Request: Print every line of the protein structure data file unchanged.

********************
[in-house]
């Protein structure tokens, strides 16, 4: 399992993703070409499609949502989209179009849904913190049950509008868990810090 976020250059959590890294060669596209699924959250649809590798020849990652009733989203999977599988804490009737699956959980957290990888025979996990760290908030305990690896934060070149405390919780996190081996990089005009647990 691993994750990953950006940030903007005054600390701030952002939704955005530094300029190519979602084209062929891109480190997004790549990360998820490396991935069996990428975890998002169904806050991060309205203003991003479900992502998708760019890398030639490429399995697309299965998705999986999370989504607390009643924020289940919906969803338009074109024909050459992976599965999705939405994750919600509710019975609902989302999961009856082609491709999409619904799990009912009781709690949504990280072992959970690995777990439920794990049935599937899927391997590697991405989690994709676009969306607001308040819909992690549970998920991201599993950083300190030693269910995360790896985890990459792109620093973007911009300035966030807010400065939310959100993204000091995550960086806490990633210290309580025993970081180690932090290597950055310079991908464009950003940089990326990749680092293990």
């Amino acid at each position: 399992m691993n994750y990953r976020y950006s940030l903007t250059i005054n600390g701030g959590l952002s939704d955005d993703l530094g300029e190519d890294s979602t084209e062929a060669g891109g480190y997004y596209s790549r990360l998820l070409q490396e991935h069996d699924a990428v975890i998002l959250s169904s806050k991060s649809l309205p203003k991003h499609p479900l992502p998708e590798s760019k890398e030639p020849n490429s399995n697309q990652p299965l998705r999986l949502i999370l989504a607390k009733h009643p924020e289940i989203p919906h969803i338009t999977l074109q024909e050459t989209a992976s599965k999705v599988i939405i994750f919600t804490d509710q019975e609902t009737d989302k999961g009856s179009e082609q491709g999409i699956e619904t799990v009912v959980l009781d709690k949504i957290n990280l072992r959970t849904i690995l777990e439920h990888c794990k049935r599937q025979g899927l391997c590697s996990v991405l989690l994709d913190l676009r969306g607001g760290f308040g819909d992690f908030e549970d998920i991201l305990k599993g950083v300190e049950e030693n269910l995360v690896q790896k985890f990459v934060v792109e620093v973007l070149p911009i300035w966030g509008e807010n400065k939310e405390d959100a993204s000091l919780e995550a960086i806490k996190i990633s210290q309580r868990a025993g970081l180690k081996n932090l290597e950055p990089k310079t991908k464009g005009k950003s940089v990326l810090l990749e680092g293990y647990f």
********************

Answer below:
[in-house]
């Protein structure tokens, strides 16, 4: 399992993703070409499609949502989209179009849904913190049950509008868990810090 976020250059959590890294060669596209699924959250649809590798020849990652009733989203999977599988804490009737699956959980957290990888025979996990760290908030305990690896934060070149405390919780996190081996990089005009647990 691993994750990953950006940030903007005054600390701030952002939704955005530094300029190519979602084209062929891109480190997004790549990360998820490396991935069996990428975890998002169904806050991060309205203003991003479900992502998708760019890398030639490429399995697309299965998705999986999370989504607390009643924020289940919906969803338009074109024909050459992976599965999705939405994750919600509710019975609902989302999961009856082609491709999409619904799990009912009781709690949504990280072992959970690995777990439920794990049935599937899927391997590697991405989690994709676009969306607001308040819909992690549970998920991201599993950083300190030693269910995360790896985890990459792109620093973007911009300035966030807010400065939310959100993204000091995550960086806490990633210290309580025993970081180690932090290597950055310079991908464009950003940089990326990749680092293990």
């Amino acid at each position: 399992m691993n994750y990953r976020y950006s940030l903007t250059i005054n600390g701030g959590l952002s939704d955005d993703l530094g300029e190519d890294s979602t084209e062929a060669g891109g480190y997004y596209s790549r990360l998820l070409q490396e991935h069996d699924a990428v975890i998002l959250s169904s806050k991060s649809l309205p203003k991003h499609p479900l992502p998708e590798s760019k890398e030639p020849n490429s399995n697309q990652p299965l998705r999986l949502i999370l989504a607390k009733h009643p924020e289940i989203p919906h969803i338009t999977l074109q024909e050459t989209a992976s599965k999705v599988i939405i994750f919600t804490d509710q019975e609902t009737d989302k999961g009856s179009e082609q491709g999409i699956e619904t799990v009912v959980l009781d709690k949504i957290n990280l072992r959970t849904i690995l777990e439920h990888c794990k049935r599937q025979g899927l391997c590697s996990v991405l989690l994709d913190l676009r969306g607001g760290f308040g819909d992690f908030e549970d998920i991201l305990k599993g950083v300190e049950e030693n269910l995360v690896q790896k985890f990459v934060v792109e620093v973007l070149p911009i300035w966030g509008e807010n400065k939310e405390d959100a993204s000091l919780e995550a960086i806490k996190i990633s210290q309580r868990a025993g970081l180690k081996n932090l290597e950055p990089k310079t991908k464009g005009k950003s940089v990326l810090l990749e680092g293990y647990f």